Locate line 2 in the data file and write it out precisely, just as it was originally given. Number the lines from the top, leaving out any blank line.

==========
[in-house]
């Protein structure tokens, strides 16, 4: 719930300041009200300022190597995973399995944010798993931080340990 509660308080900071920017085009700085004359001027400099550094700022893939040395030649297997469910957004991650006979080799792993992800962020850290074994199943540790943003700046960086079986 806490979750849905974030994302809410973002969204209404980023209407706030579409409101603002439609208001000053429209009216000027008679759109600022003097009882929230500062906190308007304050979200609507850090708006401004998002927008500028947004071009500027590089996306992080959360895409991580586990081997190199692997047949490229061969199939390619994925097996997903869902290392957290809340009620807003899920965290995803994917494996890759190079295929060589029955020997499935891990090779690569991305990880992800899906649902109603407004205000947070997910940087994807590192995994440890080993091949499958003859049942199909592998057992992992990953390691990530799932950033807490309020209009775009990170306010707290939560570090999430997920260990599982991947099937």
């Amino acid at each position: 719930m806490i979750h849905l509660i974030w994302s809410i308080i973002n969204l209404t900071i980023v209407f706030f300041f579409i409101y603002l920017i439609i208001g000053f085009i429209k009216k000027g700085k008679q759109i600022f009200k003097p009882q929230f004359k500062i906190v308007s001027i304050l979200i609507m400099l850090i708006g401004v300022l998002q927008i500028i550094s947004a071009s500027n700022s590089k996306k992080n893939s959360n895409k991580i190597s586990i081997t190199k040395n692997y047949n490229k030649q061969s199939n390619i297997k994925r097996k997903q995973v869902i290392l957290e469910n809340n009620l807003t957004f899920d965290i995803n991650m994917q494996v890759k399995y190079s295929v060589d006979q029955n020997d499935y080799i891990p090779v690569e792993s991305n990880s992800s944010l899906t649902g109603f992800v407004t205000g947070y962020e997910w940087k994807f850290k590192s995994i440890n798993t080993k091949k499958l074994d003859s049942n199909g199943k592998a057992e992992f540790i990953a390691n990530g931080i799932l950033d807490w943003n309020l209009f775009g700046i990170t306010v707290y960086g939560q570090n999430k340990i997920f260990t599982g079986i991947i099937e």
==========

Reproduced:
């Protein structure tokens, strides 16, 4: 719930300041009200300022190597995973399995944010798993931080340990 509660308080900071920017085009700085004359001027400099550094700022893939040395030649297997469910957004991650006979080799792993992800962020850290074994199943540790943003700046960086079986 806490979750849905974030994302809410973002969204209404980023209407706030579409409101603002439609208001000053429209009216000027008679759109600022003097009882929230500062906190308007304050979200609507850090708006401004998002927008500028947004071009500027590089996306992080959360895409991580586990081997190199692997047949490229061969199939390619994925097996997903869902290392957290809340009620807003899920965290995803994917494996890759190079295929060589029955020997499935891990090779690569991305990880992800899906649902109603407004205000947070997910940087994807590192995994440890080993091949499958003859049942199909592998057992992992990953390691990530799932950033807490309020209009775009990170306010707290939560570090999430997920260990599982991947099937």